Chemosensitivity and radiosensitivity assays
For chemosensitivity assay, cells were plated into 60-mm dish and cultivated for 12 hr before the cells were attached. Then different concentrations (10 nM and 20 nM) of docetaxel (Sigma) were added to the medium for 2 weeks culturing before the cells were stained with crystal violet. For radiosensitivity assay, cells were seeded into 60-mm dish and incubated overnight for cells adherence. Then 5 Gy and 10 Gy X-ray irradiations were performed onto all of the dishes. The cells were kept for cultivation for 2 weeks before colony formation ability was evaluated. During the cultivation period, the medium was changed every three days. Two weeks later, the cells were fixed with 4% paraformaldehyde (PFA) and visualized by staining with 0.1% (w/v) crystal violet in methanol. The dishes were then washed and dried before the colonies were counted in a G: BOX F3 multifunction imaging system with related software (Syngene).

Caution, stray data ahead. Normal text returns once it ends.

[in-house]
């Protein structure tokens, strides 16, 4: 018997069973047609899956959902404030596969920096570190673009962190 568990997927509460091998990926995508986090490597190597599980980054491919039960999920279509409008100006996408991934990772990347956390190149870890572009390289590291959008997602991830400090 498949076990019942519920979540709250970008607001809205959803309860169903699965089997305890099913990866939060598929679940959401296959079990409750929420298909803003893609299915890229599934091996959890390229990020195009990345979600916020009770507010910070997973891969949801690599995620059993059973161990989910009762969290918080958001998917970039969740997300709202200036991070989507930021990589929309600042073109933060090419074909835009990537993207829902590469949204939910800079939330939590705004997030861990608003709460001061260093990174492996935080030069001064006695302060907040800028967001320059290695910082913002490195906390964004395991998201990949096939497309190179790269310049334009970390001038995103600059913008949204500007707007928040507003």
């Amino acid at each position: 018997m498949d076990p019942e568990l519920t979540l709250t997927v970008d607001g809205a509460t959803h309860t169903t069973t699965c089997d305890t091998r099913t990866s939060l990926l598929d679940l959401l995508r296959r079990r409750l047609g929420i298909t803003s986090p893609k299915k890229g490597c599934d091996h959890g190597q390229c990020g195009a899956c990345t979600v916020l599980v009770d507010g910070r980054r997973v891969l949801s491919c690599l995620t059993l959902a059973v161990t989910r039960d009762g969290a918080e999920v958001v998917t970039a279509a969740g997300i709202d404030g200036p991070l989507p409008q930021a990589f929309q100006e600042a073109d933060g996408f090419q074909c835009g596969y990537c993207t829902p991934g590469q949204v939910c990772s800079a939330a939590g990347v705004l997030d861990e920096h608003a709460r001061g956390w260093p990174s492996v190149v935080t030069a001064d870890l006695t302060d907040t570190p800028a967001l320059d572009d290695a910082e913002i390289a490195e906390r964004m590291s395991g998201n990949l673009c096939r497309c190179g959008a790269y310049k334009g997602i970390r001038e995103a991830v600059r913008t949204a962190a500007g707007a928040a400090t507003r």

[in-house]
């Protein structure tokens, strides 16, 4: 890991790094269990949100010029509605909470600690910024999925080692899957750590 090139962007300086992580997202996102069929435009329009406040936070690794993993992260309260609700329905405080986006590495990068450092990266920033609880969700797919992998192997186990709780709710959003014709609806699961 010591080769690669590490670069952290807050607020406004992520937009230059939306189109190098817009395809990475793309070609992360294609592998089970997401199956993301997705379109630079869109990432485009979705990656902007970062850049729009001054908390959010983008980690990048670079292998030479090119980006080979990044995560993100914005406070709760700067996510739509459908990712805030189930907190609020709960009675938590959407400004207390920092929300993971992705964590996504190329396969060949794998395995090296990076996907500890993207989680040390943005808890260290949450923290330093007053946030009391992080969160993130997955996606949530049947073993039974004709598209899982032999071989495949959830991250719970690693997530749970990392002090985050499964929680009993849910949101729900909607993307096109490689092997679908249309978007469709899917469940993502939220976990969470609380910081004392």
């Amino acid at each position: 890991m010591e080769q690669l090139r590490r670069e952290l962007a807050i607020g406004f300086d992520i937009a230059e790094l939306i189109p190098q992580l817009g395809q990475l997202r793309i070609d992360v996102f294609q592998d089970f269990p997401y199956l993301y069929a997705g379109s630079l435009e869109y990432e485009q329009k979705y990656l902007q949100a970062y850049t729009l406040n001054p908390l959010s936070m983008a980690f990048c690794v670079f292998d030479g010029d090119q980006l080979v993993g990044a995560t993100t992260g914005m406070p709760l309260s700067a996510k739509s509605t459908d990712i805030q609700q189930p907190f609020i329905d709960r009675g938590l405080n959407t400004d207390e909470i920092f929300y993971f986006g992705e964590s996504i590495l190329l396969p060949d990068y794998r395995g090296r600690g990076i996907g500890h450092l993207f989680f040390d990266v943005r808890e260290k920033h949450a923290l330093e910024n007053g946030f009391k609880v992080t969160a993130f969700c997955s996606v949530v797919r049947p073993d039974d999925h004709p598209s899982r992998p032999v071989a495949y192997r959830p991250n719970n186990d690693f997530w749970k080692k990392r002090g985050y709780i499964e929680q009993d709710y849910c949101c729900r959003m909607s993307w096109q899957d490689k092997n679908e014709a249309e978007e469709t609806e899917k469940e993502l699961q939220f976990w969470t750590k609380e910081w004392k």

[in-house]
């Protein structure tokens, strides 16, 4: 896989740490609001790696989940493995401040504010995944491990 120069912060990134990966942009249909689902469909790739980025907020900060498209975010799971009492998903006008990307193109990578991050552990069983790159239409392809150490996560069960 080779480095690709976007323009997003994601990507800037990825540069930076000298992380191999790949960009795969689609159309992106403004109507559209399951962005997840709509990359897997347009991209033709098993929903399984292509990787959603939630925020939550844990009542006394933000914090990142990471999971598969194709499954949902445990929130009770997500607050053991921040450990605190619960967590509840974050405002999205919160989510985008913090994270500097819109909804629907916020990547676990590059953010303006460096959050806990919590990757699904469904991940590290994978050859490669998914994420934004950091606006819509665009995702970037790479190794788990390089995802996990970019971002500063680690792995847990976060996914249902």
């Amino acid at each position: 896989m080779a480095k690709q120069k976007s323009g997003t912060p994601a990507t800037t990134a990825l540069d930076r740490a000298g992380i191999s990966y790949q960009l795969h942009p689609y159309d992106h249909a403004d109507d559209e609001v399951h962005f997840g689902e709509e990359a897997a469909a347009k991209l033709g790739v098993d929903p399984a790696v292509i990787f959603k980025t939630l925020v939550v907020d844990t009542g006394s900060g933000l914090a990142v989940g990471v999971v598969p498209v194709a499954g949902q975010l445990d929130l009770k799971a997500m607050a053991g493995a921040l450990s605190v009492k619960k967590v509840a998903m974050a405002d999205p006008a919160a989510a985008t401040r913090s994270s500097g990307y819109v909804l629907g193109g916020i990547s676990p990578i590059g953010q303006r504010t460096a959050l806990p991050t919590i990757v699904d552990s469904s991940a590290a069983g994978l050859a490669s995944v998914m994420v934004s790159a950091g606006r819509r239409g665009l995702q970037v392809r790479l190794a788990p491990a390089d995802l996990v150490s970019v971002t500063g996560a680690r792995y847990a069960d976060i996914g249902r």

MPC blockade experiments with UK5099 in human ovarian cancer cell lines SKOV3 and OVCAR3
The SKOV3 and OVCAR3 ovarian cancer cell lines were purchased from American Type Culture Collection (ATCC) and routinely maintained in our lab according to the ATCC recommendation. Briefly, the cells were cultured in 10% fetal bovine serum (FBS, Gibco™, 10500-064) of RPMI 1640 medium (Gibco™, 11835-063) supplemented with 100 U/ml of penicillin and 100 μg/ml streptomycin (Life Technologies, 15140122) at 37°C with 5% CO2. Dose-dependent tests of UK5099 ranging from 10 μM to 100 μM UK5099 in these cell lines were performed and it was discovered that 20 μM UK5099 was optimal for further experiments.
Results shown are representative of at least three independent experiments. Repeated measures were analyzed by one-way ANOVA and Student's T test using SPSS 17.0. Results are shown as mean ± SEM, p<0.05 was considered to be statistically significant.
This study was supported by the National Natural Science Foundation of China (81272824), Inger and John Fredriksen Foundation, Astri and Birger Torsteds Legat and the Radium Hospital Research Foundation. The irradiation experimental assistance by Dr. Randi Syljuaasen is acknowledged.
CONFLICTS OF INTEREST
The authors declare that there are no conflicts of interest.